The Google announcement was accompanied by neutral articles on the most important german it-news-webpage “heise.de”.

Researchers at the University of California in  San Diego (UCSD) want to automate the subsequent cleanup of the street views with the help of software. This approach protects the privacy of passers-by. At the same time it delivers a better picture, said Arturo Flores, computer science student in the Artificial Intelligence group of the UCSD

The well known blog Basicthinking , mainly reporting about technical issues, supported the announcement with a short and warm welcome.

It was a little surprising that the best known weekly newspaper for the political discussion in Germany - DIE ZEIT - commented the Google service very positively. This newspaper spoke in most reports in the last years with a more critical voice when it comes to internet and social media. So it was even more interesting to read the comment about the freedom of the people who wanted to use the Google service for their own purpose.

At the same time I want that there are spaces available to everyone which cannot be restricted in any way by someone. For this is freedom. And this freedom shall also be available in the net.

In opposition to that positive interpretation of the service there was a really huge mass of critics in the traditional mass media. As a typical example serves this article from the German news magazine “Focus”:

Because the resistance to Street View is massive: data protection institutions and politicians, led by the Consumer Protection Minister Ilse Aigner (CSU), see in the street photos a possible breach of privacy for Germans. Right from the start Google collects and stores without being asked all the buildings, cars and people who are in the respective road in that moment. For many, this is already an Orwellian surveillance scenario.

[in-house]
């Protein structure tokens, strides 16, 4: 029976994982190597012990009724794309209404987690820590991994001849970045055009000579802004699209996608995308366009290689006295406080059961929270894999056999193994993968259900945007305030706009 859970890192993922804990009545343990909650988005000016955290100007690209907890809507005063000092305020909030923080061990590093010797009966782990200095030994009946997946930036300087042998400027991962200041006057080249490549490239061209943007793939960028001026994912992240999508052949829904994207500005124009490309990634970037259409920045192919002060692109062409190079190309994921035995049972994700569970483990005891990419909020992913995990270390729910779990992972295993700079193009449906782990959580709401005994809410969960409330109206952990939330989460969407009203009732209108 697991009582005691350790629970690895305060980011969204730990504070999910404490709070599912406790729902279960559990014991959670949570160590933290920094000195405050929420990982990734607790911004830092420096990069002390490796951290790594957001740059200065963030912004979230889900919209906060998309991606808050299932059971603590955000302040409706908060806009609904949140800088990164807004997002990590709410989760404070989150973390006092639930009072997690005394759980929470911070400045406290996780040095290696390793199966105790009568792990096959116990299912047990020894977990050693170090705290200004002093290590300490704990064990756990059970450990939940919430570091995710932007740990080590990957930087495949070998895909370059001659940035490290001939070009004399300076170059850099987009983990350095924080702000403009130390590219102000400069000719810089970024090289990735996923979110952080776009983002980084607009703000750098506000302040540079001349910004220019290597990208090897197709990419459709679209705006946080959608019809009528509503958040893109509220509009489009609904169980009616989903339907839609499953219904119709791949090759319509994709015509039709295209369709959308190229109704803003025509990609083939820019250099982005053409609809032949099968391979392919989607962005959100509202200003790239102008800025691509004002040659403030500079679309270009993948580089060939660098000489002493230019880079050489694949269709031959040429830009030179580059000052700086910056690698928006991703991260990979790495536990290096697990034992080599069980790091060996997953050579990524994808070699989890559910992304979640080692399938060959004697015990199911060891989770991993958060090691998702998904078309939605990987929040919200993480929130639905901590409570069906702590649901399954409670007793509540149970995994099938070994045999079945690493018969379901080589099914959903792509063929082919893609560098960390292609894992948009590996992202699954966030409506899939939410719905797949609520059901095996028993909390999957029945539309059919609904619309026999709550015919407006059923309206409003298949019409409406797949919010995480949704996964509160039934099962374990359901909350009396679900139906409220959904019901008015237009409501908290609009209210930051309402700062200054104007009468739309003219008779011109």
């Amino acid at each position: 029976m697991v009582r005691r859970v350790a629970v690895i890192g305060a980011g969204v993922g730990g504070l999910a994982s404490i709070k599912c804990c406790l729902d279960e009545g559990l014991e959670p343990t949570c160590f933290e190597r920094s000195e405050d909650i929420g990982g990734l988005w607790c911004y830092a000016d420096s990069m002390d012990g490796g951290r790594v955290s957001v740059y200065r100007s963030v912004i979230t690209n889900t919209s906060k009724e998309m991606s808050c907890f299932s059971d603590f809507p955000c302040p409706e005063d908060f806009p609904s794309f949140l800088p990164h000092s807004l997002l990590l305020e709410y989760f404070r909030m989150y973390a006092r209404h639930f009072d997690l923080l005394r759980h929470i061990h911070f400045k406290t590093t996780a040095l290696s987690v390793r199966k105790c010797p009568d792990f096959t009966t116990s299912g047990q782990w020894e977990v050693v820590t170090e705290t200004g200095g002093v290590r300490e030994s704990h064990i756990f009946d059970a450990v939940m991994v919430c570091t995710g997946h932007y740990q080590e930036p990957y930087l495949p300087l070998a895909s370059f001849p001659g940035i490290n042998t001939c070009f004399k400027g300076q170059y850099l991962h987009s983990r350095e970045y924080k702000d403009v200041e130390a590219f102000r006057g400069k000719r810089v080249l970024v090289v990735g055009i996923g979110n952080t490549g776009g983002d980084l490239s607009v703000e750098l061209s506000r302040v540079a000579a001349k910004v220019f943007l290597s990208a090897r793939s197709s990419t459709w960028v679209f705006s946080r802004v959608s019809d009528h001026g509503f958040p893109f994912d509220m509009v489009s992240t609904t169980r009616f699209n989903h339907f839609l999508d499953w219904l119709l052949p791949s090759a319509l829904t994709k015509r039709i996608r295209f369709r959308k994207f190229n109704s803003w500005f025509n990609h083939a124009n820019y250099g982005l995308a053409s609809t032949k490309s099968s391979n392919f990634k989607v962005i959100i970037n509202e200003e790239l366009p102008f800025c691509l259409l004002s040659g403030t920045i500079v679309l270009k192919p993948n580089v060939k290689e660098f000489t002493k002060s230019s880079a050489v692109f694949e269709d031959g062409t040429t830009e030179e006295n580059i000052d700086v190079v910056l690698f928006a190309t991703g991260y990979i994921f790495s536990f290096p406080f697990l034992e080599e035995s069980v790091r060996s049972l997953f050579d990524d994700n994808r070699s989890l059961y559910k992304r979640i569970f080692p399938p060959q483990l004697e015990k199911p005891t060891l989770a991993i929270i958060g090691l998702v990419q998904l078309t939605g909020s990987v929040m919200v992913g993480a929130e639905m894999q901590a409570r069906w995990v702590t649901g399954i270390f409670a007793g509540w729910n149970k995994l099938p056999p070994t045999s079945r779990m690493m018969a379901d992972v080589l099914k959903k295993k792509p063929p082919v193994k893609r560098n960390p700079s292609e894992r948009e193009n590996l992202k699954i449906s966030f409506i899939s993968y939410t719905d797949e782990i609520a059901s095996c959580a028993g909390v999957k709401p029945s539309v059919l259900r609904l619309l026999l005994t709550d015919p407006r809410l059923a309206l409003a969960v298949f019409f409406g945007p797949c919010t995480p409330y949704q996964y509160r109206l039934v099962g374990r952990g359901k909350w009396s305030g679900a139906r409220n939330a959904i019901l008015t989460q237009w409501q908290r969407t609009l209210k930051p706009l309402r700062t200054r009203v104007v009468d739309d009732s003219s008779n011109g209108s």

The public debate developed very dynamically so that the Minister of the Interior asked the actors to be more reluctant. As the responsible minister for net issues he was in charge to formulate new guidelines for a sustainable German net policy. So it was consequent to decline a special “Lex Google”.

Meanwhile, Interior Minister Thomas de Maizière advised in the heated debate to serenity. He refused a special law for the Street View service.

The debate was becoming very absurd. Basicthinking and other blogs emphasize the problem of producing a counter productive image of Germany in other countries.

Since weeks an increasingly absurd debate about Google Street View let Germany freeze. Concerned citizens are shooted by the press right before that house, they did not want to see displayed on Google. Politicians announced to enter an objection against the image of their home on Google. And the states wanted to strengthen data protection with a Lex Google further on.